Wednesday, December 13, 2017

Liberia: This Child Will be Great, by Ellen Johnson Sirleaf

I couldn't find any fiction from Liberia, so instead I chose this memoir written by Africa's first female president. It was interesting to read, but more impersonal than I expected. Although there were some childhood memories, mostly it was an account of the author's political life and career, and of political events in the country. There were some interesting omissions. For instance, at one point the author spent nine months in prison. Blink and you could miss it. In one paragraph she was being imprisoned, and almost in the next sentence she was released again, with almost no indication of how she felt about her time in prison and how she coped.

She married very young and divorced her abusive husband when she was still young, with four sons. Near the end of the book, she explains why she did not marry again. She says that there were romances, and one very special friend, but no details are given.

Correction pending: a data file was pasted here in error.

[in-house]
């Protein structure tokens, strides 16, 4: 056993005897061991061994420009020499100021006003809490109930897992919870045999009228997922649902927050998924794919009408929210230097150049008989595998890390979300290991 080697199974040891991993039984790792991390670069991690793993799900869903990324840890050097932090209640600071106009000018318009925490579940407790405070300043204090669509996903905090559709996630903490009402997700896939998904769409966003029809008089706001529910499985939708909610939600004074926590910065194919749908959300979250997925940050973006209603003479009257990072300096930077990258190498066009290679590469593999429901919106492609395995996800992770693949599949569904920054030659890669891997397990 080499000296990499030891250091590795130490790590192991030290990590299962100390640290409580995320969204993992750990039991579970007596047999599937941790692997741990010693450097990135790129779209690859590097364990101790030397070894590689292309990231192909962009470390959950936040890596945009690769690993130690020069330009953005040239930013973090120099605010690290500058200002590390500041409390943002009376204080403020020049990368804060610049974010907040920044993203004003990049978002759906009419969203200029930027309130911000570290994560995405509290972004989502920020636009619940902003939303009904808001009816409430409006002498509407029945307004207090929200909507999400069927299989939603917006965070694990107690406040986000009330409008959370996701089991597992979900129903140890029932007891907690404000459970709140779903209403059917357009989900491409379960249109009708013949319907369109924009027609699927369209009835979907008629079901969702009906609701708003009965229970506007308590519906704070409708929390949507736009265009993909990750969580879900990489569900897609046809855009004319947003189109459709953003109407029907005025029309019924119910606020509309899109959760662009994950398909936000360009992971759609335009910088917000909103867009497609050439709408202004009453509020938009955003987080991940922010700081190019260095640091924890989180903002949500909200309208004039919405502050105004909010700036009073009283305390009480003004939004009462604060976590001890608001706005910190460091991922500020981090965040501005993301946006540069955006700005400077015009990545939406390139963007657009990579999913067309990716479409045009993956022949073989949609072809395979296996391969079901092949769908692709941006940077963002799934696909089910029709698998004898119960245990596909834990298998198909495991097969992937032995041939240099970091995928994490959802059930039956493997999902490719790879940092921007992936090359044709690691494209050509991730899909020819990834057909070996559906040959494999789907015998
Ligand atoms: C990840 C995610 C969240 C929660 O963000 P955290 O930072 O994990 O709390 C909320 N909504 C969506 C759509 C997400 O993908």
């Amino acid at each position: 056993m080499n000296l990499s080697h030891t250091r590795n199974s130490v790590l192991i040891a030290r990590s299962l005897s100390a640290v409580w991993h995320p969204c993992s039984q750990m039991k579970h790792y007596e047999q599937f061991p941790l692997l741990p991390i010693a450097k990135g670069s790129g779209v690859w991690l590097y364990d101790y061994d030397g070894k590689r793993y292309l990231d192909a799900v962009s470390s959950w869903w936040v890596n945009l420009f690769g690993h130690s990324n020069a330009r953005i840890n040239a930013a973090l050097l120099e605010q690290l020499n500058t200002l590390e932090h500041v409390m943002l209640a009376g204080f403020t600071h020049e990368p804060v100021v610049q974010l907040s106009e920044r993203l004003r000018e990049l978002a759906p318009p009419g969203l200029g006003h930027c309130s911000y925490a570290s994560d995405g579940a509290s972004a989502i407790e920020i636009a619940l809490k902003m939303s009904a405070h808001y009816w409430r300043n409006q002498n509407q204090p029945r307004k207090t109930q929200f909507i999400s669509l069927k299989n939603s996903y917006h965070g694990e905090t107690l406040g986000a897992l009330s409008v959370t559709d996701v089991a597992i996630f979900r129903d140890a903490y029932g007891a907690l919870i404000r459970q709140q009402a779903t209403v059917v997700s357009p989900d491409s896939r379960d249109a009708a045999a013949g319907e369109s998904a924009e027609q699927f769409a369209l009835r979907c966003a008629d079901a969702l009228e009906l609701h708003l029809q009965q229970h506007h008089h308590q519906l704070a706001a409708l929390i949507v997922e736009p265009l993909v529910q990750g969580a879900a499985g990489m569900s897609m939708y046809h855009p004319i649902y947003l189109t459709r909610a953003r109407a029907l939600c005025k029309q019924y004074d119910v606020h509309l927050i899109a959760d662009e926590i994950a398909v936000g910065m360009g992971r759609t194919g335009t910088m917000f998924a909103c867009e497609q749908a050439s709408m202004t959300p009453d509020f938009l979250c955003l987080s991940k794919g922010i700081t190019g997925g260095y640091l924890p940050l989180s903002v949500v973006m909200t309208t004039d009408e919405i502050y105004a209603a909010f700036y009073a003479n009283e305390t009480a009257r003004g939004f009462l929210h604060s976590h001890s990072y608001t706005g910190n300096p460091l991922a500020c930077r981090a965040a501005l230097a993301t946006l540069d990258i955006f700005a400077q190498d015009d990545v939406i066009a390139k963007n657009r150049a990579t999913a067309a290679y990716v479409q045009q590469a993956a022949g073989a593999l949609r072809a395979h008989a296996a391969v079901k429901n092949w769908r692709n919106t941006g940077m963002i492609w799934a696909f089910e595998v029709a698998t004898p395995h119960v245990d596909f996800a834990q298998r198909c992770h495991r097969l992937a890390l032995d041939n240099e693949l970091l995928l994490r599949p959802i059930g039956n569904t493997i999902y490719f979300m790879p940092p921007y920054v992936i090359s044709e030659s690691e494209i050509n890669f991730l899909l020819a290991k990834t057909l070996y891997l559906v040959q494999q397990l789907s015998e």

Still, I learnt a lot about the country from the book. The author is just finishing her second six year term as president, and the book was written early in her presidency. (She was elected at the end of 2005 and the book was released in 2009, before she won the Nobel Peace Prize in 2011). It would be interesting to read a follow-up, with more details of how she succeeded - or not - in her goals, later in her presidency, and how she coped with the Ebola crisis. And - dare I say it - maybe some more personal insights?

"This Child Will be Great" (the title was taken from something an elderly man said to Ellen's mother) was published by Harper Collins.

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